I am actually teaching a course on Knowledge and New Media, and of the big issues we discussed in class is Copyright and Fair Use. Part of our discussion was not only centered on how copyright law is being applied to the Internet, and what actually constitute a violation, but we also looked specifically at how academic institutions perceive and understand copyright and fair use given the increase use of new media technologies in colleges and universities across the country. For the class, we were interested in finding out the criteria for determining fair use and copyright infringement in academic institutions. Students got the opportunity to interview key administrators on campus. Essentially, one of the goals of the interview is for students to learn how school administrators tell the difference between fair use and copyright violation? I will be publishing the materials for this course online. By the way, the course syllabus is online on AfricaResource.com at: http://www.africaresource.com/content/view/209/192/

Part of the reason for this discussion and analysis on copyright and fair use was due to the recent controversy about an exhibition I created in response to the official exhibition sponsored by the university. As a result of this exhibition, I was censored, and still being censored. More information about it can be found online.

Hector Acebes Art Exhibition, Academic Freedom and Free Speech
http://www.africaresource.com/content/view/205/202/

Hector Acebes Exhibition and Racism
http://www.africaresource.com/content/view/182/202/

If you are interested, google Hector Acebes to learn more.

And next semester, I am teaching the first ever course on Google and Yahoo.

http://www.africaresource.com/content/view/210/192/

azuka

More research?

I am currently researching exactly this same thing - public knowledge or conceptions of copyright law. Is there more research like this, either completed or underway? My search so far has revealed very little.

Thank you!

Re: More research?

I'm a graduate student in library and information science, and I'm taking a course in Cyberlaw. It's fascinating. In "The Digital Dilemma" the authors call for this kind of research to institute some "copyright education" ("intellectual property education" might be more precise) into schools. It got me wondering about how many, or even if, students are aware of the differences between how print materials and digital materials are governed (copyright v. contract) and how their perceptions of these laws influence their information use, given the format of the medium. I've conducted my first interview, and it was enlightening. I'm particularly interested to find out how students' notions of fair use (if they have any) play into this.

Re: More research?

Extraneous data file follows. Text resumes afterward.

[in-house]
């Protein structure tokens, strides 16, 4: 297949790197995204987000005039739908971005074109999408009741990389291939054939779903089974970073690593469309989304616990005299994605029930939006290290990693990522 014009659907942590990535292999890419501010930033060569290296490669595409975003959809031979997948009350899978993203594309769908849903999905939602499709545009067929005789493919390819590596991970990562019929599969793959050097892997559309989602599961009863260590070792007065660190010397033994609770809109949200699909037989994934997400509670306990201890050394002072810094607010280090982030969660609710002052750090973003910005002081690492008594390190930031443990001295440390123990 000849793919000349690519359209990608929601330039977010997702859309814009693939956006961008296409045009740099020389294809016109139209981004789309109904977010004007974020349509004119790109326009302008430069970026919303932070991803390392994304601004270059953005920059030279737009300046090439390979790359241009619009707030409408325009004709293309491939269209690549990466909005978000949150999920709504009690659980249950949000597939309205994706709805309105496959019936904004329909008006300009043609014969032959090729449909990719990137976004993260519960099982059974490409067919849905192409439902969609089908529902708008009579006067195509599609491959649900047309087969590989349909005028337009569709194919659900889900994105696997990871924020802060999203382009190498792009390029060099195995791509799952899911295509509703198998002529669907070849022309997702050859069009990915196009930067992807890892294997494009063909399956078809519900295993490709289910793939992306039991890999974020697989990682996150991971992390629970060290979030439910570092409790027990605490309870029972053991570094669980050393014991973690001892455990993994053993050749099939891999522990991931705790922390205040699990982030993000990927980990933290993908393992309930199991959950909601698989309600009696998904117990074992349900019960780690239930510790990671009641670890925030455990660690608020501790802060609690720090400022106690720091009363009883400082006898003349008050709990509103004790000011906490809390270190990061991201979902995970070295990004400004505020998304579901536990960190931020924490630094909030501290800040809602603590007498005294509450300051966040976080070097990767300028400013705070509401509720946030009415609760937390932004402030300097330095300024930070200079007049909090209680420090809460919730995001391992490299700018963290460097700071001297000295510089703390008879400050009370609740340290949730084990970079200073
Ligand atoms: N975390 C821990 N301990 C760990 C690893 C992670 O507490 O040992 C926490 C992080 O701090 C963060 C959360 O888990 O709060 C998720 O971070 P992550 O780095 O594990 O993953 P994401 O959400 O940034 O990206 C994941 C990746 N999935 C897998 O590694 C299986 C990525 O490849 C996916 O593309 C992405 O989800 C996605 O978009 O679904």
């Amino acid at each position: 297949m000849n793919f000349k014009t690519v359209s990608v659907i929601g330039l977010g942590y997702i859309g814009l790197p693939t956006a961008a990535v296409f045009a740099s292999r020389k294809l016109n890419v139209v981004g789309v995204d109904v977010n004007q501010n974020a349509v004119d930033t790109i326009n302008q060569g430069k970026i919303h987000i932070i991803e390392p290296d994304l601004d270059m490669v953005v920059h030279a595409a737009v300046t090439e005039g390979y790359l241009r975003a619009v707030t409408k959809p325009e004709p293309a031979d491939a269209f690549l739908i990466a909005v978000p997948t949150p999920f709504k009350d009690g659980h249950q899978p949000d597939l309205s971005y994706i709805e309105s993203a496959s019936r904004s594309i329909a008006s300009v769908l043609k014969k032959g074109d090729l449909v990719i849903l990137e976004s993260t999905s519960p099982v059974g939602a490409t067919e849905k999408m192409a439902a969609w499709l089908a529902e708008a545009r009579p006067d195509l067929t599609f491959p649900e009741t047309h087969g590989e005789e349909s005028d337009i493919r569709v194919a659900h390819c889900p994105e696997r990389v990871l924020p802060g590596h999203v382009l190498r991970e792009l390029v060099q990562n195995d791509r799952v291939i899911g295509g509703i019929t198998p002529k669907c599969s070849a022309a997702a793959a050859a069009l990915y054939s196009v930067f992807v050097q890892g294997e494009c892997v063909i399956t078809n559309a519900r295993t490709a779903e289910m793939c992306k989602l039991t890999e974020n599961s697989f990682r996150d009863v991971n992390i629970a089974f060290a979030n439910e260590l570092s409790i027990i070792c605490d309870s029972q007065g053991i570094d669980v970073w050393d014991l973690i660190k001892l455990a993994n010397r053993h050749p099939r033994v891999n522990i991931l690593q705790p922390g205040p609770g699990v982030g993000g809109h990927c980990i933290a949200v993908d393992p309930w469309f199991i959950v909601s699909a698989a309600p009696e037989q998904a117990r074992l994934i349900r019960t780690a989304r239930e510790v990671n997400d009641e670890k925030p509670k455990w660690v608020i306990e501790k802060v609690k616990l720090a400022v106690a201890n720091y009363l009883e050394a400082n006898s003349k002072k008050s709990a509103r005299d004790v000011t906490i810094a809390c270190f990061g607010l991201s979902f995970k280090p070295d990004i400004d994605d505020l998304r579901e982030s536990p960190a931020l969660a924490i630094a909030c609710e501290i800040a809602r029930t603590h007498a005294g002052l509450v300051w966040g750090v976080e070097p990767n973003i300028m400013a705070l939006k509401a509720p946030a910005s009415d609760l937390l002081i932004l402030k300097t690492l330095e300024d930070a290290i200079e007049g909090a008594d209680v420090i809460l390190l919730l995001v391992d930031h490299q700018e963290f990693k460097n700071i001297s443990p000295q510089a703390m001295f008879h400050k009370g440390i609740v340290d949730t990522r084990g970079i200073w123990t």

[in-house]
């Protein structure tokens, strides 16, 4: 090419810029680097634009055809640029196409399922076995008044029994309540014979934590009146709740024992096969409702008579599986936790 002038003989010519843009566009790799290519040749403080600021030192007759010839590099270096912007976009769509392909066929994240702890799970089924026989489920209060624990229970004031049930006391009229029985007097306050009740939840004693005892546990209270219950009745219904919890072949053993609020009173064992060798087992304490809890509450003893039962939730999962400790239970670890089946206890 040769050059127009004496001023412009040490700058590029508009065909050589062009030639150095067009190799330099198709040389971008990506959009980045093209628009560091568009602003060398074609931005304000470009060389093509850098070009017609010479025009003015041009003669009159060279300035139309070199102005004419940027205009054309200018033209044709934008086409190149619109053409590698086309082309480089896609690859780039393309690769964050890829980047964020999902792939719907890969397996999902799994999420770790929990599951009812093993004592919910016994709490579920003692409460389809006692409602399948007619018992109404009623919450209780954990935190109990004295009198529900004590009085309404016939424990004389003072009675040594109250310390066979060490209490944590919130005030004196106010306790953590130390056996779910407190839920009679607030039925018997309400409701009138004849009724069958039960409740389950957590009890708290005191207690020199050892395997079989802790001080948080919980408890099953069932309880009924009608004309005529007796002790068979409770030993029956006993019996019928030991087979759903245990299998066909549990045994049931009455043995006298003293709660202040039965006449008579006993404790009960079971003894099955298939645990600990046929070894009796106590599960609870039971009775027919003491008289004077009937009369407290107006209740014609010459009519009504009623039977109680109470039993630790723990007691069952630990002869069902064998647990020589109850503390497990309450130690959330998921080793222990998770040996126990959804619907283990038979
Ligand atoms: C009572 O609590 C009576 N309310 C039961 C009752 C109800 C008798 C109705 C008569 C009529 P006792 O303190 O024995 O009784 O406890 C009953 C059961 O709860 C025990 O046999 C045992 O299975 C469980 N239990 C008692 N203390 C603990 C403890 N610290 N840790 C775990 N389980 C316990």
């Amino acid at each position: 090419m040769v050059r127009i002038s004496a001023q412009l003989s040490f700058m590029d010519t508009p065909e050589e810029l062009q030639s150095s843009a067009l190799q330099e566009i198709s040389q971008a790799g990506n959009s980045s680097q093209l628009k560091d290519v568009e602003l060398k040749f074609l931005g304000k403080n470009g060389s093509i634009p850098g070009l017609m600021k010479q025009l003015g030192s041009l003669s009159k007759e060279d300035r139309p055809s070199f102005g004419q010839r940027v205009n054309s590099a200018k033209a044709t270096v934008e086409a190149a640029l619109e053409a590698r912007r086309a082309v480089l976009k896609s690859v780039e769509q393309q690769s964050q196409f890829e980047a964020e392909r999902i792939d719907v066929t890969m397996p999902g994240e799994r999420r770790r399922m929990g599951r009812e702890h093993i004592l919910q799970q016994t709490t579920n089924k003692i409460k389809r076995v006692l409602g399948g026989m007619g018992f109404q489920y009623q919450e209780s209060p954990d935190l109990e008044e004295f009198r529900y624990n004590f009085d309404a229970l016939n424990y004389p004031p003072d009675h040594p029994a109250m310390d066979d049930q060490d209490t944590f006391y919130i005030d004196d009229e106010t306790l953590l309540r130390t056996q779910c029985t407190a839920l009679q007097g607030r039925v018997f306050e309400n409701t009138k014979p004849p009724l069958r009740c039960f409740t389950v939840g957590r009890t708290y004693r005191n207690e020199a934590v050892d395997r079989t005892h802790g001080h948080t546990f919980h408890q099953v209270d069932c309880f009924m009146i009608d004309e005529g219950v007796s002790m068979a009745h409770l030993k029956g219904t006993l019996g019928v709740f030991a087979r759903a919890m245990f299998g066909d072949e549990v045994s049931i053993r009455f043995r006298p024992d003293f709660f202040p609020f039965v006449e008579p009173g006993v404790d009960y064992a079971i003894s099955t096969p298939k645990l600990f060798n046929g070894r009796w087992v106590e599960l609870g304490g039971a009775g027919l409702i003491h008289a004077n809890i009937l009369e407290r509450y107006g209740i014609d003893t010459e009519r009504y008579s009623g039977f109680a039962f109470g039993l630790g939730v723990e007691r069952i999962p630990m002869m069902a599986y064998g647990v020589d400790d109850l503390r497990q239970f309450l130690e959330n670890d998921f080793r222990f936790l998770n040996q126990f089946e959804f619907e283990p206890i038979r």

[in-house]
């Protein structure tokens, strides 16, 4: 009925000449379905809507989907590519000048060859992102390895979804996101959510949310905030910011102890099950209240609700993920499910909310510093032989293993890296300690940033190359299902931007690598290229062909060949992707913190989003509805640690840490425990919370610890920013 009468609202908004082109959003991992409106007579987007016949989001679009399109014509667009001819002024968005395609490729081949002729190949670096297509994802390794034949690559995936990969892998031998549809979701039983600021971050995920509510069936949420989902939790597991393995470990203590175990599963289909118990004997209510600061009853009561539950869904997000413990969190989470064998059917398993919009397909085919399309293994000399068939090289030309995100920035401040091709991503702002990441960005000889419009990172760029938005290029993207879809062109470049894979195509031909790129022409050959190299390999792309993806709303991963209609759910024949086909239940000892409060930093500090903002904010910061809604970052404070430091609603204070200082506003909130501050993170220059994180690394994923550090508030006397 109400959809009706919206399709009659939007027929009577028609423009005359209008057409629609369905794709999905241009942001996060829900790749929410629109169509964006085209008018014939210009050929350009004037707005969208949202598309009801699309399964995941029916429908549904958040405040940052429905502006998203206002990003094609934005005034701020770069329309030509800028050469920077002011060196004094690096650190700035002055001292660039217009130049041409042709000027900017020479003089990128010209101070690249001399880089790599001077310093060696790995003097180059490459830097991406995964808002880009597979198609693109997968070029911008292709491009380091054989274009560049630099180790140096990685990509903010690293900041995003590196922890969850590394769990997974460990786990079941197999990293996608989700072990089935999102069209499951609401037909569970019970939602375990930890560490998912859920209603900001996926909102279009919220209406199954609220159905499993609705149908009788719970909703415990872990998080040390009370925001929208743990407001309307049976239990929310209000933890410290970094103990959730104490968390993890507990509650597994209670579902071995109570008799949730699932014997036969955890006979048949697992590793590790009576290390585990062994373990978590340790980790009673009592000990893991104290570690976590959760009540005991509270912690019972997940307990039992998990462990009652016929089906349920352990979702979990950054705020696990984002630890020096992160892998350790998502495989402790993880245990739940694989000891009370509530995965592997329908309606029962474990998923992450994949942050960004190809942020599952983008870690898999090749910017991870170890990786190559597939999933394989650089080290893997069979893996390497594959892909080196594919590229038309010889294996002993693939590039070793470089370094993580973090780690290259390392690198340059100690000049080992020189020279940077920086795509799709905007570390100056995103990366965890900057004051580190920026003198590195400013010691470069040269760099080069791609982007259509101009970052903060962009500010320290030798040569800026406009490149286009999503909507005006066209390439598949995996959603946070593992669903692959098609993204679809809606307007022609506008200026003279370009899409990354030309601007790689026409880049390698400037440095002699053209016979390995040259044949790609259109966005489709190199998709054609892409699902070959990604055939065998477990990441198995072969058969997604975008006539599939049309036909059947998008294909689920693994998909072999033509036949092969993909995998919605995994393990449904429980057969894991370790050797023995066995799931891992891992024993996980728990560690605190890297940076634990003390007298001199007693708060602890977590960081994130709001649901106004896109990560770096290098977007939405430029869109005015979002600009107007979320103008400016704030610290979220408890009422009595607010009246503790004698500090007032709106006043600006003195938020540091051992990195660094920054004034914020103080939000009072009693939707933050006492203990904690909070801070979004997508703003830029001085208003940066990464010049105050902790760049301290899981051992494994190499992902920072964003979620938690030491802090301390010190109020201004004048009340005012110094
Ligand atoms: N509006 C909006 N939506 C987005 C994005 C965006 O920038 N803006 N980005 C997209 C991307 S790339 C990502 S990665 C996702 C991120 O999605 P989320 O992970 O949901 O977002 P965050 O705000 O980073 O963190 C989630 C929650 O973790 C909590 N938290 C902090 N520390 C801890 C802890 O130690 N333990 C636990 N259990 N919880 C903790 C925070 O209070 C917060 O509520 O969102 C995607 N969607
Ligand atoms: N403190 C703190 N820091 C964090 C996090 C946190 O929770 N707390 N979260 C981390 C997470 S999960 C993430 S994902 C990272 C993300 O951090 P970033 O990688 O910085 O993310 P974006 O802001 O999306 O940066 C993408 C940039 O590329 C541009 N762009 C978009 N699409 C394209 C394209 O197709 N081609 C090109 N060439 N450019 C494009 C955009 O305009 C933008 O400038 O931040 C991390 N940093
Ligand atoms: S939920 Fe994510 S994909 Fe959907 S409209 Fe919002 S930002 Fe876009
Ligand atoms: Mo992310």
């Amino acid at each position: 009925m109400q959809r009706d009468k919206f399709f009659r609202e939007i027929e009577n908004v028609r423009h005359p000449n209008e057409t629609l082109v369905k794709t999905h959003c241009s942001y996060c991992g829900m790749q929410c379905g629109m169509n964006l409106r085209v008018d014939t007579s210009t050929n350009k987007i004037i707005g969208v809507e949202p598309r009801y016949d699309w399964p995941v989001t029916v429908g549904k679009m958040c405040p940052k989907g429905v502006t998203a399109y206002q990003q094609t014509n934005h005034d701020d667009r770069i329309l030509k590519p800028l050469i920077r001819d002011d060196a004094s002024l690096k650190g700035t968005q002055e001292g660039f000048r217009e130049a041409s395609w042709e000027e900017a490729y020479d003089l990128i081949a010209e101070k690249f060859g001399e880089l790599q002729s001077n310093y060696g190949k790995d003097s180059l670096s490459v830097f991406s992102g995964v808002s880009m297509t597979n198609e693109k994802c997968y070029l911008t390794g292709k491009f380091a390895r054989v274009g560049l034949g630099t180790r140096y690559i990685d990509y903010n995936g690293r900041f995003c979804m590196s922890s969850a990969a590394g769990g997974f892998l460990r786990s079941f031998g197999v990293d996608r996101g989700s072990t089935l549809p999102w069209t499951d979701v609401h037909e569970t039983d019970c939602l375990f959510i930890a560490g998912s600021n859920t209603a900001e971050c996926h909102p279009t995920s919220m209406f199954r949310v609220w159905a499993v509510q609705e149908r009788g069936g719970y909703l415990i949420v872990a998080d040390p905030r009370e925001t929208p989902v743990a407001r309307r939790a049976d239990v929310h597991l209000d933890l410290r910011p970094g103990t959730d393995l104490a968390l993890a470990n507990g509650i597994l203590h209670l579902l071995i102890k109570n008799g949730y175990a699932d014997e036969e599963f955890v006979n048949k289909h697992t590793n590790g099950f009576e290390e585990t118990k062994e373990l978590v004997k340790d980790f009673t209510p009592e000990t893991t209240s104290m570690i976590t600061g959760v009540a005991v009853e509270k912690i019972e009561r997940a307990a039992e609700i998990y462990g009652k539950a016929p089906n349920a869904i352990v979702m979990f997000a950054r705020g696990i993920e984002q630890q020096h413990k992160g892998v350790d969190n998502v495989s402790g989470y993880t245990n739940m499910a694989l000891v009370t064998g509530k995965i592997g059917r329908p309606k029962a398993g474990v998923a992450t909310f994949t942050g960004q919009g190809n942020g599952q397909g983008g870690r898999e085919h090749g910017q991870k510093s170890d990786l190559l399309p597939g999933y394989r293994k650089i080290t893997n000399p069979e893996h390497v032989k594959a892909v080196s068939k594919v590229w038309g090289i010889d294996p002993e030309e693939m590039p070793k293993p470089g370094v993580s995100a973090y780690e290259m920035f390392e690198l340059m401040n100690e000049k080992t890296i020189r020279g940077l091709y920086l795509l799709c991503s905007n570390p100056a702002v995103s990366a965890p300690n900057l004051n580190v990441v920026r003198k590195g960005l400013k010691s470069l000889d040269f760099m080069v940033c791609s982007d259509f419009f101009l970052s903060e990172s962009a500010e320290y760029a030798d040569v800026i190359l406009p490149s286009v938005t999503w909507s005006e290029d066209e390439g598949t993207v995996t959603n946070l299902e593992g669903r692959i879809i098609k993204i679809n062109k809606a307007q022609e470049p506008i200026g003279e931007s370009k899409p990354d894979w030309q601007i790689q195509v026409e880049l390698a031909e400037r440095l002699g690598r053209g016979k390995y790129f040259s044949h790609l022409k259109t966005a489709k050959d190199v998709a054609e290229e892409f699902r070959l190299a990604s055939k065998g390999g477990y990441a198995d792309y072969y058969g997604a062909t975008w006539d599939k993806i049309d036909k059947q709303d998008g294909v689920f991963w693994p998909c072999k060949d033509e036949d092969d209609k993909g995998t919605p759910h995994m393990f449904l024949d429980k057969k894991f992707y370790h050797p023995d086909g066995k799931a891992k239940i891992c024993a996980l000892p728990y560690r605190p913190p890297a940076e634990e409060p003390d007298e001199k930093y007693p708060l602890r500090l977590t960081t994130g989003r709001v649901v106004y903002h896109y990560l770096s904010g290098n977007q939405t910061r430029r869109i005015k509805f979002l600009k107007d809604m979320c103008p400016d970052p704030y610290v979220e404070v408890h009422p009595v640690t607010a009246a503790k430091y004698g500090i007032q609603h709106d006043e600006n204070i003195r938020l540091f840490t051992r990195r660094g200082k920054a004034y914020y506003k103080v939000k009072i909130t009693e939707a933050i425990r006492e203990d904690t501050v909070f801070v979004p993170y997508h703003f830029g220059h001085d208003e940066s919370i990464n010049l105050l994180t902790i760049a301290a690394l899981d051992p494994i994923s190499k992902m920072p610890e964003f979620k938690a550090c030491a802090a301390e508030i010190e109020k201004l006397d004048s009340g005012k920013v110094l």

I hope you'll make the sources and results of your research available under an open copyright! We might be able to use them here.

By the way, I think the term "intellectual property education" would be, if anything, less precise. "Intellectual property" is a grab-bag category encompassing copyrights, patents, and trademarks. The first two bear some slight resemblance to each other, though they're much more different than they are similar. And the third, trademarks, is completely unrelated to the first two: trademarks are about preventing identity confusion, that is, about knowing whom you're dealing with. The resource they protect really is limited, since the degree to which someone impersonates you is exactly the degree to which you lose your identity (unlike copyright, where no matter how many copies someone makes of your song, you still have it just as much as you did before).

It is unfortunate that the legal system uses "intellectual property" to talk about these very different things. I often find that when I'm chatting with someone about copyright reform, they'll respond with "Oh, so do you want to reform trademarks too?" Of course not; trademarks are entirely unobjectionable (at least in my opinion), and no one would think there was any relationship between the two were it not for this accident of legal language.

There's a good essay about this over at the Free Software Foundation: http://www.fsf.org/licensing/essays/not-ipr.xhtml.

Re: The Public's Perception of Copyright -- Video Interviews ...

 

If it weren't for filesharing, I wouldn't have half the cd collection I have right now. Bought and paid for legitimately. I also wouldn't have known about all the bands I've paid to see live. The same can be said for movies and tv shows.
This is a common perspective among many of my friends, and I suspect many people around the world agree with that. And when both small and large artists come out and say that it doesn't hurt them, and they're glad people are enjoying their work, I see no harm.
Sure the big record companies might not earn as much as they have, but I see no reason why anyone should get rich selling other people's hard work. Especially not when the artists don't even see half of that money.

Now that we have the Internet, artists can sell mp3 files, FLAC files, (and people are buying it) on their own, with almost no middle men. They can sell physical cds  without a record label. All they really need is marketing. Marketing giants are enslaving artists and authors. Look at what Trent Reznor did with Nine Inch Nails, and is doing now with his new project How To Destroy Angels. He doesn't need a label anymore. His fans are buying directly from him. And they're glad to pay.